Offline Incredulous

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    « Reply #3 on: May 21, 2012, 02:43:17 PM »
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  • Quote from: Seraphim
      If the SSPX holds clear title, you will have no case.

       If you wrote conditions into your transfer of title, those could become relevent.

       There would be no actionable cause based on implicit understandings, etc, as the Statute of Frauds requires that all terms relevent to a transaction of real property be stated in the agreement itself.


    Contacts are being made with some global based law firms, experienced in international fraud and racketeering.

    The case being made is related to the undisclosed SSPX investment companies Bp. Fellay founded with the German attorney, Max Krah in 2008.

    The firms consdered, have "legal reach" in the main countries in which the SSPX is operating.
    "Some preachers will keep silence about the truth, and others will trample it underfoot and deny it. Sanctity of life will be held in derision even by those who outwardly profess it, for in those days Our Lord Jesus Christ will send them not a true Pastor but a destroyer."  St. Francis of Assisi

    Offline Ethelred

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    « Reply #4 on: May 22, 2012, 02:10:10 AM »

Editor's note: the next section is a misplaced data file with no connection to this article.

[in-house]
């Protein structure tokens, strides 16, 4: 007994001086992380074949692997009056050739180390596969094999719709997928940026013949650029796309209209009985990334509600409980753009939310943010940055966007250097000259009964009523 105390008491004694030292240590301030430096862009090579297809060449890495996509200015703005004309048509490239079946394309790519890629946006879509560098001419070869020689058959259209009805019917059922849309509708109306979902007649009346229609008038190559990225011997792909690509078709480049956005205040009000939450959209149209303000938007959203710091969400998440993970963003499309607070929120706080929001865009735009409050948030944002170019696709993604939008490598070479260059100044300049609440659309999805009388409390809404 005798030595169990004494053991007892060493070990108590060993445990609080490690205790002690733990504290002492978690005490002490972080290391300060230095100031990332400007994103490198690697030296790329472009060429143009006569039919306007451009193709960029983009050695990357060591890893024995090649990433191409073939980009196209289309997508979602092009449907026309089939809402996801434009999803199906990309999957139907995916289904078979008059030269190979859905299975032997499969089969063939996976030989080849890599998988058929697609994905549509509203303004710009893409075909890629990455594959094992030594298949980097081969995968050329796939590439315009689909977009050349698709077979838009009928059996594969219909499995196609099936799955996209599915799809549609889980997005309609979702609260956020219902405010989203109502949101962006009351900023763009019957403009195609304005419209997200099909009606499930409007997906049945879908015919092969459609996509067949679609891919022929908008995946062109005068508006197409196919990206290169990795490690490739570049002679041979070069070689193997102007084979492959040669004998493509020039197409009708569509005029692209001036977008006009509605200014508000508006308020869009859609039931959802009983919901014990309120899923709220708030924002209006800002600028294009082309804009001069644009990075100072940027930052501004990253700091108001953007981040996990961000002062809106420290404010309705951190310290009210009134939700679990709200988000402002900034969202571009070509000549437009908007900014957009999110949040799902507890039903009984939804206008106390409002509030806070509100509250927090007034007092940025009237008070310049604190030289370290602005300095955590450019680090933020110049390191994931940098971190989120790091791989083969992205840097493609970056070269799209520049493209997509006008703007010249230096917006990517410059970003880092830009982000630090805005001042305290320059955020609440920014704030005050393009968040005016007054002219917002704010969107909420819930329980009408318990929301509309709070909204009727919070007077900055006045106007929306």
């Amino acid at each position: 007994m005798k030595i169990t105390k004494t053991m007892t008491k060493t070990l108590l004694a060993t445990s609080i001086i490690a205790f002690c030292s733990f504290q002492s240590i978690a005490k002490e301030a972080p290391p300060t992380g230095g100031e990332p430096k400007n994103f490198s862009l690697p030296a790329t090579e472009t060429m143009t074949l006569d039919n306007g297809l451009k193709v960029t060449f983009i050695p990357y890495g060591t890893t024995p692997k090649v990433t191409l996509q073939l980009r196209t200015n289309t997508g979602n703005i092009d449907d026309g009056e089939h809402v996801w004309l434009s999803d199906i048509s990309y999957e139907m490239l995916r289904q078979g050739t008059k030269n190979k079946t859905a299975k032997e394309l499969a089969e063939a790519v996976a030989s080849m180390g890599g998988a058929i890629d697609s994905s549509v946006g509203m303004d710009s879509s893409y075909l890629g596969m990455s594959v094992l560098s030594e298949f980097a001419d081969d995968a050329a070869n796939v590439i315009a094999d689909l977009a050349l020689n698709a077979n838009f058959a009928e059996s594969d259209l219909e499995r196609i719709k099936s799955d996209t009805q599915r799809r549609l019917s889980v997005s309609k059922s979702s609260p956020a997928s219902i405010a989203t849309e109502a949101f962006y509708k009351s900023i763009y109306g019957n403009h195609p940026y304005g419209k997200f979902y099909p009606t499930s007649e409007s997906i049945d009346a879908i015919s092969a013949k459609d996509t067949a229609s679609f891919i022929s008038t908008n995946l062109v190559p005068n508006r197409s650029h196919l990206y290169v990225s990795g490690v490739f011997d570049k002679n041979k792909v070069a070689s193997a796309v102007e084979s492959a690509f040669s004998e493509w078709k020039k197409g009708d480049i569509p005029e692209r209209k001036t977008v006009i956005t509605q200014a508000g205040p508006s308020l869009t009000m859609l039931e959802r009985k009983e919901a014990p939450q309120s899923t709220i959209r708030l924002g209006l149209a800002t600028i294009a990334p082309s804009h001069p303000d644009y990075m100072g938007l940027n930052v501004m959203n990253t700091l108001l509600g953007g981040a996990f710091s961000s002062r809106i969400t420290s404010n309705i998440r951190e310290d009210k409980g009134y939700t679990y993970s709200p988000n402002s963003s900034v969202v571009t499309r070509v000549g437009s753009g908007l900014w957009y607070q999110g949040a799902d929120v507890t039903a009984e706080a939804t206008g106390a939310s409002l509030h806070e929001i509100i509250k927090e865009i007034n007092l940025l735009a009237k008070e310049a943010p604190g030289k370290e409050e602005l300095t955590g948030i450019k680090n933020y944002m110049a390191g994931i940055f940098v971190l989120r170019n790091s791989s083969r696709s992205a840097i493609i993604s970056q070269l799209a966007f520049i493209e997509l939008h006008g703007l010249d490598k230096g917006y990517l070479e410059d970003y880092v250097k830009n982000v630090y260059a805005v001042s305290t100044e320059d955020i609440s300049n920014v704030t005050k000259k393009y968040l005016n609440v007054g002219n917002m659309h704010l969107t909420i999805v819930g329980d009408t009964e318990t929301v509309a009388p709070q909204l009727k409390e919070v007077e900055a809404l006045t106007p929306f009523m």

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  • Quote from: Incredulous
    Contacts are being made with some global based law firms, experienced in international fraud and racketeering.

    The case being made is related to the undisclosed SSPX investment companies Bp. Fellay founded with the German attorney, Max Krah in 2008.

    The firms consdered, have "legal reach" in the main countries in which the SSPX is operating.

    This is interesting. Are you free to give some more details about it? Thanks in advance.


    Offline Neil Obstat

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    « Reply #5 on: May 22, 2012, 06:52:02 PM »
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  • Wisconsinsheepgirl,

    Keep in mind that if you pursue action, you could end up spending a lot of money and getting no satisfaction. Imagine how that would affect your heartbreak and/or anxiety.

    Also, I would suppose, from prior experience, that a canon lawyer would be of no help for you, and could accomplish nothing. This is not a matter that canon law would apply to, inasmuch as any court that recognizes canon law would not be a court that is sympathetic to your cause.

    I would suggest you send a message to Chris Ferrara and John Salza, to find out what they recommend. They are both lawyers, and traditional Catholics.

    This question of real estate is going to become a lot more important in the following months, as SSPXers realize that their lifelong contributions are up for grabs, basically. It reminds me of churches all over the world that were meticulously build over centuries, with poor people contributing money they literally could not afford to give, to build the most beautiful sanctuaries money could buy. And then along came Vatican II and jack hammers tore out the rare and precious marble fixtures that had come at such a price.

    I've never heard of a single lawsuit that recovered any of the lost contributions for those crimes. So why would it be any different now?
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    Offline Klaus

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    « Reply #6 on: May 22, 2012, 07:08:20 PM »
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  • No. Clutching at straws, methinks.